New York A.G. Letitia James names lead attorneys in Cuomo sexual harassment probe
New York State Attorney General Letitia James named a pair of veteran attorneys to lead her office’s independent probe into allegations of sexual harassment against Gov. Cuomo by multiple women.
James said Monday that Joon Kim, former acting U.S. attorney for the Southern District of New York and Anne Clark, an employment discrimination attorney, will head the investigation.
“We are committed to an independent and thorough investigation of the facts,” James said in a statement. “Joon H. Kim and Anne L. Clark are independent, legal experts who have decades of experience conducting investigations and fighting to uphold the rule of law.
“There is no question that they both have the knowledge and background necessary to lead this investigation and provide New Yorkers with the answers they deserve,” she added.
James’ appointments come a little more than a week after she and Cuomo publicly sparred over how to conduct an outside investigation into the governor’s behavior as harassment claims mounted.
The lawyers will be charged with “conducting a thorough and independent investigation of, and the circumstances surrounding, allegations of sexual harassment against Gov. Cuomo, including his administration’s handling of such matters,” according to James’ office.
While Kim and Clark will lead the probe, they will be supported in the investigation by a number of other attorneys, including Jennifer Kennedy Park, Abena Mainoo and Yannick Grant.
The group will have the power to issue subpoenas, examine relevant documents and records, conduct interviews, including formal depositions and analyze data and information pertinent to the investigation.
The investigation will be outside of the Democratic attorney general’s oversight, and a report will be made public when the work is completed.
Kim, a partner at Cleary Gottlieb Steen & Hamilton, served as acting U.S. attorney for the Southern District of New York after former U.S. Attorney Preet Bharara was fired from his position.
Clark, a partner at Vladeck, Raskin & Clark, practices employment law and has represented clients in several sexual harassment and other discrimination cases, James’ office said.
Good-government group Common Cause NY commended James’ picks.
“Clark and Kim are independent and unimpeachable, demonstrating a deep understanding of both Albany politics and sexual harassment law,” Susan Lerner, the group’s executive director, said in a statement. “New Yorkers deserve a fair and transparent investigation into the governor — Attorney General James will deliver that.”
In all, five women have come forward claiming that Cuomo made inappropriate comments or came on to them. Four of them are former aides or advisers who say he fostered a toxic work environment that belittled women.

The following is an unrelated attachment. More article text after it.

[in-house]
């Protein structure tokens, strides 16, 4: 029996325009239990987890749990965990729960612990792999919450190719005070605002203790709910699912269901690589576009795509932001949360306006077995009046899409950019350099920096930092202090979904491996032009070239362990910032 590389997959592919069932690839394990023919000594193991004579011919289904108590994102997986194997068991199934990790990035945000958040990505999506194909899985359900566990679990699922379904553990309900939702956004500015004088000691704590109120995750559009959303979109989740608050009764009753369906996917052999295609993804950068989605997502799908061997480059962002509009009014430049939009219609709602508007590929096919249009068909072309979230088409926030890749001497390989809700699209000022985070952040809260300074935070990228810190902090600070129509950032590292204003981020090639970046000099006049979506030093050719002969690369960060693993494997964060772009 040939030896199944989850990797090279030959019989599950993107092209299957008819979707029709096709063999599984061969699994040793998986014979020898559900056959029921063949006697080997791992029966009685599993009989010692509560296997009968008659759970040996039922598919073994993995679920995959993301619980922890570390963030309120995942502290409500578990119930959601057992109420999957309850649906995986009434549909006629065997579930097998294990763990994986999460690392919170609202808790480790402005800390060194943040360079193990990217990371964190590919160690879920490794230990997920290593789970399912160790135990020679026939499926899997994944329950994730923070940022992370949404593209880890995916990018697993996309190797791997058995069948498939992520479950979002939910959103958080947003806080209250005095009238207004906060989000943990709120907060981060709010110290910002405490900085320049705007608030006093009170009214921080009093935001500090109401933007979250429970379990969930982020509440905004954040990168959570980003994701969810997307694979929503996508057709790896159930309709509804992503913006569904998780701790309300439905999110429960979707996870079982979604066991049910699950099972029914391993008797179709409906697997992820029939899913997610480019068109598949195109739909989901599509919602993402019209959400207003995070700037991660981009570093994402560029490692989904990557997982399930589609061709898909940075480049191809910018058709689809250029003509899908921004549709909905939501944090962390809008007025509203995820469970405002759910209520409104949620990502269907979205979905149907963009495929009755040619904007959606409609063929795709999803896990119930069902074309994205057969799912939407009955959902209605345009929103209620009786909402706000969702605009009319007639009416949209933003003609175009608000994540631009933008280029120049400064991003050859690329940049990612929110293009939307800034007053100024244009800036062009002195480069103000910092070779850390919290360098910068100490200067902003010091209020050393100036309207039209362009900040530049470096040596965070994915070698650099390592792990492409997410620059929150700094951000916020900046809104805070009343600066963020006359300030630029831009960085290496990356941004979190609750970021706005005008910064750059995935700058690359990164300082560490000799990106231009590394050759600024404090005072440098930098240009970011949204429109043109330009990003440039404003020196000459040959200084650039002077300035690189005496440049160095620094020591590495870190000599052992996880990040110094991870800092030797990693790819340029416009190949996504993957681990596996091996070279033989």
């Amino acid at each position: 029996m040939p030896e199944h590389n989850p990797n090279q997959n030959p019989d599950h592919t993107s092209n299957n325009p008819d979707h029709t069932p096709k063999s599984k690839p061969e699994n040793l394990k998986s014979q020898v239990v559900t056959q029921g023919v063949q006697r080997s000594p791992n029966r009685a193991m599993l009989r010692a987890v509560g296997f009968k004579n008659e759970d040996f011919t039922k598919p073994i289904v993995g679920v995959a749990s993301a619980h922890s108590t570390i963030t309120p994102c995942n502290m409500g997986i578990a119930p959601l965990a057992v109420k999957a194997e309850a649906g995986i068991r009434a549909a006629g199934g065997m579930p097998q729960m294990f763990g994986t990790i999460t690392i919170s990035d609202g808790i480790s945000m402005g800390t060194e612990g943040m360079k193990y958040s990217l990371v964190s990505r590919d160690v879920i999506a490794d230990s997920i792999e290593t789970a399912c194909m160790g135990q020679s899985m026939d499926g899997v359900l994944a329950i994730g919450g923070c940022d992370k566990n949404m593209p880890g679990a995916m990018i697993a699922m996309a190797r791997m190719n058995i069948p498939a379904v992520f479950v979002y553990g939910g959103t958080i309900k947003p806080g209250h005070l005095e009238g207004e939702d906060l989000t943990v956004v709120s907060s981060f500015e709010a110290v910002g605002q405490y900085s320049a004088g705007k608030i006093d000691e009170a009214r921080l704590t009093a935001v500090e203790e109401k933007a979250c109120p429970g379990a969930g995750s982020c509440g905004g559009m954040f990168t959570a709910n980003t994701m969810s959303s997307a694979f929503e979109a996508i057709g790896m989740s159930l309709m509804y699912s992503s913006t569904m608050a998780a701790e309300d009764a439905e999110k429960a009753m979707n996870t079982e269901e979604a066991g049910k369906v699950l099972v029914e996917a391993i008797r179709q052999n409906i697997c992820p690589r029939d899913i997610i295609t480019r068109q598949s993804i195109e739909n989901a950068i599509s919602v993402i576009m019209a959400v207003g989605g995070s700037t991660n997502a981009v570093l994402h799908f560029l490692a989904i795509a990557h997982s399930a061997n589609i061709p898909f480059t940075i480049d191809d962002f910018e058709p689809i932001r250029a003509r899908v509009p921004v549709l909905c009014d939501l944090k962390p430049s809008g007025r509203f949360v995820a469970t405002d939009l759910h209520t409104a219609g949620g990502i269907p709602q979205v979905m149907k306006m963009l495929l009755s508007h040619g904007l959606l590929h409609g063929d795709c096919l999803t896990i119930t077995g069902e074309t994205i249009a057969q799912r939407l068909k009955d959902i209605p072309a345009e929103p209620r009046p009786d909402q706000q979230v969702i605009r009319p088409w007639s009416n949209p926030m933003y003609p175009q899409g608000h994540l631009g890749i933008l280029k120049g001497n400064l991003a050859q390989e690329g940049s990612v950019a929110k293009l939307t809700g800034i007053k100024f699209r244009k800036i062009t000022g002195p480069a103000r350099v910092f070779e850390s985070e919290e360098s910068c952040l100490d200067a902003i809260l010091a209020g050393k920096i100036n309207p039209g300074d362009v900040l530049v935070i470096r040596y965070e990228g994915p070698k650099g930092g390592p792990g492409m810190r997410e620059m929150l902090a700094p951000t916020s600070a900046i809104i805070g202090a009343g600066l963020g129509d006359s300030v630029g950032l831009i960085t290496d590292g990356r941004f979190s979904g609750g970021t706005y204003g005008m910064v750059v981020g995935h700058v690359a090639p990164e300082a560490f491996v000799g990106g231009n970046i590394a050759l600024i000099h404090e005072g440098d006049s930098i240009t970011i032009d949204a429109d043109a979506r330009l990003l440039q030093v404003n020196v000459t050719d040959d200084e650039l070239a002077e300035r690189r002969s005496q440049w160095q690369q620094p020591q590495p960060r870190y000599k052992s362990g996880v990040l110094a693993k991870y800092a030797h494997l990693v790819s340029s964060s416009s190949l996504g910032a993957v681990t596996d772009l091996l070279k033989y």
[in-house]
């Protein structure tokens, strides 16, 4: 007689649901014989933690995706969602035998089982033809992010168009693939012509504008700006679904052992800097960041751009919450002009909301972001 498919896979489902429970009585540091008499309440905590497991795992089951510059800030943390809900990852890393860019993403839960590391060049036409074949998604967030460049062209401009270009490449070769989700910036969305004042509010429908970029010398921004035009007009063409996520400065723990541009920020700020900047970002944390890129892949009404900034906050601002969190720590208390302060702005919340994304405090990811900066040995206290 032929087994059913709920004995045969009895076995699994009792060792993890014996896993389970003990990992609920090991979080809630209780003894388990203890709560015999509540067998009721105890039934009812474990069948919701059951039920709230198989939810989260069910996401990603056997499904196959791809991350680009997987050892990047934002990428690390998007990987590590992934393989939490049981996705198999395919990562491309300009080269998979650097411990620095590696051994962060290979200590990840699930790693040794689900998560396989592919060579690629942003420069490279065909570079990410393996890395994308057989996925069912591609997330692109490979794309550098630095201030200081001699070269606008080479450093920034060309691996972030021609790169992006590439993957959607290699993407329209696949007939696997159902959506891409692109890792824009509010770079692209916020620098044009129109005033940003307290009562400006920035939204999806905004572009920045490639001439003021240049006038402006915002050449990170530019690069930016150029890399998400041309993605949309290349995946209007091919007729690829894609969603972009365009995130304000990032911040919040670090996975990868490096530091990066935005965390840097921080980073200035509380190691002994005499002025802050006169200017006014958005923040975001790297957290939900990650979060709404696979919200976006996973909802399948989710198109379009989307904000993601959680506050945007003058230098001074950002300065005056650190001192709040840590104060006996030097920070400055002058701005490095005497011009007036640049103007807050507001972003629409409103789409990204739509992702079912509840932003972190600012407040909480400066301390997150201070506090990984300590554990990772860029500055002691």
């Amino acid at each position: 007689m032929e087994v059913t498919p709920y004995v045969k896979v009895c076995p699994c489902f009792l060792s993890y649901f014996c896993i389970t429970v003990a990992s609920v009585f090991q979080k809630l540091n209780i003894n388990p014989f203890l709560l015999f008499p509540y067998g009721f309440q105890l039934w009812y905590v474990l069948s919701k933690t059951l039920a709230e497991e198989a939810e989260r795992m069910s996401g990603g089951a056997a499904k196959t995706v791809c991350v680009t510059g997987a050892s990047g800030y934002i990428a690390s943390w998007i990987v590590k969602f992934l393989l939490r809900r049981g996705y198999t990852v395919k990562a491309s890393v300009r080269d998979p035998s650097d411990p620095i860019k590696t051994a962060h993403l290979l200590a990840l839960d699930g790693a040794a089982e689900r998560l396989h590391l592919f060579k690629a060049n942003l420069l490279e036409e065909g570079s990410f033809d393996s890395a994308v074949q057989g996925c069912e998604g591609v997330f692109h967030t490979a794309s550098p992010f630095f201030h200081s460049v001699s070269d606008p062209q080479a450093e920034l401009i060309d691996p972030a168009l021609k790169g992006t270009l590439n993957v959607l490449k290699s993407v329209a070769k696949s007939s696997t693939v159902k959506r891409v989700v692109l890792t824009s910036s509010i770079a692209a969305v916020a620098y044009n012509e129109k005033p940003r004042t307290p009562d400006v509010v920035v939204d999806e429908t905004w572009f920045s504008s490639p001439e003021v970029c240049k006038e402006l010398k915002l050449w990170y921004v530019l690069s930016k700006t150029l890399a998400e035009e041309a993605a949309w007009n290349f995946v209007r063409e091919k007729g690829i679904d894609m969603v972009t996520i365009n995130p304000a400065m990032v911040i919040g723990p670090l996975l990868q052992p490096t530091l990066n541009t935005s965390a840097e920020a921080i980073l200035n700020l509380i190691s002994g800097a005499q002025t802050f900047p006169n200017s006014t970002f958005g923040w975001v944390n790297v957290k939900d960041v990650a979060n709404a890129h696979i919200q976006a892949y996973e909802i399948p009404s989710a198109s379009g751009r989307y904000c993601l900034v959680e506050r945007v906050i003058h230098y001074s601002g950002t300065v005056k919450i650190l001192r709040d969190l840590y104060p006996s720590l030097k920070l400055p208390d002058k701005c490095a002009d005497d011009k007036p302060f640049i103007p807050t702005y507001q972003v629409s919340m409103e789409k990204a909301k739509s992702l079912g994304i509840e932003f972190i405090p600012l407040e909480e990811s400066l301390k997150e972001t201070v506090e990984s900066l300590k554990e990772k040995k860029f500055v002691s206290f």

One former aide, Charlotte Bennett, 25, says the governor repeatedly asked her intrusive questions about her dating life, including whether she slept with older men, during meetings last year at the height of the COVID crisis.
“Without explicitly saying it, he implied to me that I was old enough for him and he was lonely,” she told CBS Evening News last week.
Bennett’s attorney applauded James’ appointments, saying they show the attorney general is “taking this matter very seriously.”
“We are encouraged by the experience and background of the attorneys who will be investigating Charlotte’s claims and expect the investigation will extend to the claims of the other women who we know to be out there,” attorney Debra Katz said.
Cuomo, 63, has publicly apologized for his behavior, claiming he didn’t know he was “making anyone feel uncomfortable.”
He has also denied ever touching anyone inappropriately and says he wasn’t aware of Bennett’s allegations even though she says she complained to his chief of staff, spoke with counsel and took a job in another department to distance herself from the governor.
As allegations mounted, Cuomo’s office said the governor would ask James and top state Judge Janet DiFiore to select a lawyer to undertake the probe, only after the governor faced blowback for selecting former federal judge Barbara Jones to conduct an investigation of his own conduct.
His initial proposal of Jones caused an uproar because Jones used to work for the Zuckerman Spaeder law firm alongside Steven Cohen, a longtime Cuomo ally.
James pushed back and argued that the governor needed to use a special statute that would give her the sole power to choose attorneys with subpoena power. That code was last used in 2013, when Cuomo assembled a short-lived commission to investigate public corruption.
Several prominent Democrats, including Senate Majority Leader Andrea Stewart-Cousins (D-Yonkers), have called on Cuomo to resign over the accusations, calling the scandal a distraction as budget negotiations get underway and the state emerges from the COVID crisis.
The governor dug in his heels over the weekend, defiantly vowing to remain in office while James’ investigation gets underway.
“There are some legislators who suggest that I resign because of accusations that made — are made against me. I was elected by the people of the state. I wasn’t elected by politicians. I’m not going to resign because of allegations,” Cuomo said during a call with reporters on Sunday.